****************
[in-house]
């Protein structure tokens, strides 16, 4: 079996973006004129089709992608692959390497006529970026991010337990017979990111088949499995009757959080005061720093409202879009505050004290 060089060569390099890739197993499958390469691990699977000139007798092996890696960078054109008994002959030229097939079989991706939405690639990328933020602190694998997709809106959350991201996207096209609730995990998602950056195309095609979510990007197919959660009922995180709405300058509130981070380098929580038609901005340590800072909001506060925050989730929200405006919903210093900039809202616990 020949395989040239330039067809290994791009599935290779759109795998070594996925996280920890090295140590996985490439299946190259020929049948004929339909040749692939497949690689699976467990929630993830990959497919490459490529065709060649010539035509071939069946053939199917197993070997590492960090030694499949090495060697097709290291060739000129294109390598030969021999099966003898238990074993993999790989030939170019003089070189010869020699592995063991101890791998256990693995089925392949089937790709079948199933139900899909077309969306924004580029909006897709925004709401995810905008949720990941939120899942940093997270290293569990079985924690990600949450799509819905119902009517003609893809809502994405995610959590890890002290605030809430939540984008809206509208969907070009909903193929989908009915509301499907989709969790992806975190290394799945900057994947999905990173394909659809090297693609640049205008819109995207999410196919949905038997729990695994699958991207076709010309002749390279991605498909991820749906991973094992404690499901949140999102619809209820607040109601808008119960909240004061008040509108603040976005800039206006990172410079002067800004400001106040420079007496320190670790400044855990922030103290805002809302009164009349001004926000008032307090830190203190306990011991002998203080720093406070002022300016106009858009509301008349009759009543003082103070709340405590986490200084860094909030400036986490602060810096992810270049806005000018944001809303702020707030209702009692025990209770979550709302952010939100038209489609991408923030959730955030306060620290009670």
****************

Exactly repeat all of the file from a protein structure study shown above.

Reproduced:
[in-house]
């Protein structure tokens, strides 16, 4: 079996973006004129089709992608692959390497006529970026991010337990017979990111088949499995009757959080005061720093409202879009505050004290 060089060569390099890739197993499958390469691990699977000139007798092996890696960078054109008994002959030229097939079989991706939405690639990328933020602190694998997709809106959350991201996207096209609730995990998602950056195309095609979510990007197919959660009922995180709405300058509130981070380098929580038609901005340590800072909001506060925050989730929200405006919903210093900039809202616990 020949395989040239330039067809290994791009599935290779759109795998070594996925996280920890090295140590996985490439299946190259020929049948004929339909040749692939497949690689699976467990929630993830990959497919490459490529065709060649010539035509071939069946053939199917197993070997590492960090030694499949090495060697097709290291060739000129294109390598030969021999099966003898238990074993993999790989030939170019003089070189010869020699592995063991101890791998256990693995089925392949089937790709079948199933139900899909077309969306924004580029909006897709925004709401995810905008949720990941939120899942940093997270290293569990079985924690990600949450799509819905119902009517003609893809809502994405995610959590890890002290605030809430939540984008809206509208969907070009909903193929989908009915509301499907989709969790992806975190290394799945900057994947999905990173394909659809090297693609640049205008819109995207999410196919949905038997729990695994699958991207076709010309002749390279991605498909991820749906991973094992404690499901949140999102619809209820607040109601808008119960909240004061008040509108603040976005800039206006990172410079002067800004400001106040420079007496320190670790400044855990922030103290805002809302009164009349001004926000008032307090830190203190306990011991002998203080720093406070002022300016106009858009509301008349009759009543003082103070709340405590986490200084860094909030400036986490602060810096992810270049806005000018944001809303702020707030209702009692025990209770979550709302952010939100038209489609991408923030959730955030306060620290009670």